Arts, Media, and Entertainment

Fact or Fiction?

Three years after its original release, Dan Brown’s novel The Da Vinci Code is riding a whole new wave of publicity. With the recent plagiarism trial in Great Britain and the upcoming release of the film adaptation, the book is making headlines all over again. So it’s an especially good time to arm ourselves with facts about The Da Vinci Code. And I highly recommend Dr. Ken Boa’s DVD Unraveling the Da Vinci Code and his soon-to-be released book, The Gospel According to the Da Vinci Code. Boa, who is one of the most accomplished Christian thinkers I know, has done extensive research on The Da Vinci Code. He says that we need teaching tools like these because so many people have a tendency to confuse fact and fiction—even when we know that what we’re reading is just a novel. In this case, Dan Brown encourages that delusion with an author’s note in the book stating that “all descriptions of artwork, architecture, documents, and secret rituals in this novel are accurate.” So the average reader with little background in theology, history, or art is likely to come away from the book believing that the Christian Church, out of a hatred for all things feminine, has deliberately been hiding the truth about Jesus’ identity and His relationship with Mary Magadalene. The odd thing is, Dan Brown claims on his website to be a Christian, “although,” he adds, “perhaps not in the most traditional sense of the word.” But as Ken Boa points out, the negative impression of the Church that Brown’s readers receive is no accident. The book itself claims that the secret it supposedly reveals is “so powerful that . . . it threatened to devastate the very foundation of Christianity.” Brown’s agenda in this book, Boa charges, is no less than “the deconstruction of Christianity.” On the evidence that Boa presents, it’s a fair charge. Why else would Brown fudge so many of his supposedly “accurate” facts—facts that can be easily checked? From the correct spelling of the titles of paintings; to the colors, techniques, and materials used in those paintings; even to the name of the artist around whom the book revolves, Brown commits error after error. And his errors don’t stop with art. He gets all kinds of details wrong about both Church history and secular history. Brown is even wrong about the tenets of Gnosticism, the religion he’s really pushing here. Brown presents Gnosticism as a religion that glorifies the body, and Christianity as one that considers the body to be evil. In reality, as an examination of the New Testament and Gnostic documents will show, it’s exactly the other way around. Gnosticism, in fact, considers all matter, including the human body, evil. That’s why, while Christianity emphasizes the incarnation of Jesus, Gnosticism doesn’t even believe in it. I don’t have enough time here to go into all the facts shared by Boa, which is why I urge you to get his DVD Unraveling the Da Vinci Code and the book The Gospel According to the Da Vinci Code and then see for yourself what the facts are. Then, make sure you talk to your friends and neighbors who have read The Da Vinci Code or who plan to see the movie. Make sure they aren’t taken in by what is, in the end, pure mischief and fiction.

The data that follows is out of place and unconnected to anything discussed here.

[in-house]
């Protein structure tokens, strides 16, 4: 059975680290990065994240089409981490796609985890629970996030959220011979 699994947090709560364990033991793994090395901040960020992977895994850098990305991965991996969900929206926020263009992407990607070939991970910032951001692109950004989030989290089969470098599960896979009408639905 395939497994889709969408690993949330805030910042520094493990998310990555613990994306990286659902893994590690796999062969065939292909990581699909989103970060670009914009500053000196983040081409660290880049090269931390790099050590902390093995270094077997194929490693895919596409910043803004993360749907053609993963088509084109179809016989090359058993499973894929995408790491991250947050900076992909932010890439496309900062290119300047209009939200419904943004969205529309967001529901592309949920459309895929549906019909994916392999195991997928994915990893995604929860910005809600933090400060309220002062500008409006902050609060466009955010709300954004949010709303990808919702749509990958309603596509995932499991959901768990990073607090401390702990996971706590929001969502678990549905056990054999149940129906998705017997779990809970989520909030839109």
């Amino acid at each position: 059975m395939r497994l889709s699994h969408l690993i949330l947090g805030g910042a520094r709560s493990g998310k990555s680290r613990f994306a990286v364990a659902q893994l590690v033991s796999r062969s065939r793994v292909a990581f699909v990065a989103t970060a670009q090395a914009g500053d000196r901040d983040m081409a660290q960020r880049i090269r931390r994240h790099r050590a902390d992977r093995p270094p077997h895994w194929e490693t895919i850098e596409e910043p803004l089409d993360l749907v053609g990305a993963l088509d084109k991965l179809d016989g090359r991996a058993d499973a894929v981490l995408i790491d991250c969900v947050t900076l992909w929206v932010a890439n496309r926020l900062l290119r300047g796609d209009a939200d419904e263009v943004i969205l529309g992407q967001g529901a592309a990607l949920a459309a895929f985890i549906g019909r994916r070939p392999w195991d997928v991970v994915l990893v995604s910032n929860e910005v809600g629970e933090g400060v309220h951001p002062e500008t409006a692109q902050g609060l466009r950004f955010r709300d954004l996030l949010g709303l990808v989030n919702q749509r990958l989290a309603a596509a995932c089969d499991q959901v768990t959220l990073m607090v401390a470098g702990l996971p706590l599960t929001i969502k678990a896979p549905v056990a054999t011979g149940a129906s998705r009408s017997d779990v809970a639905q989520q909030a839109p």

Chuck Colson


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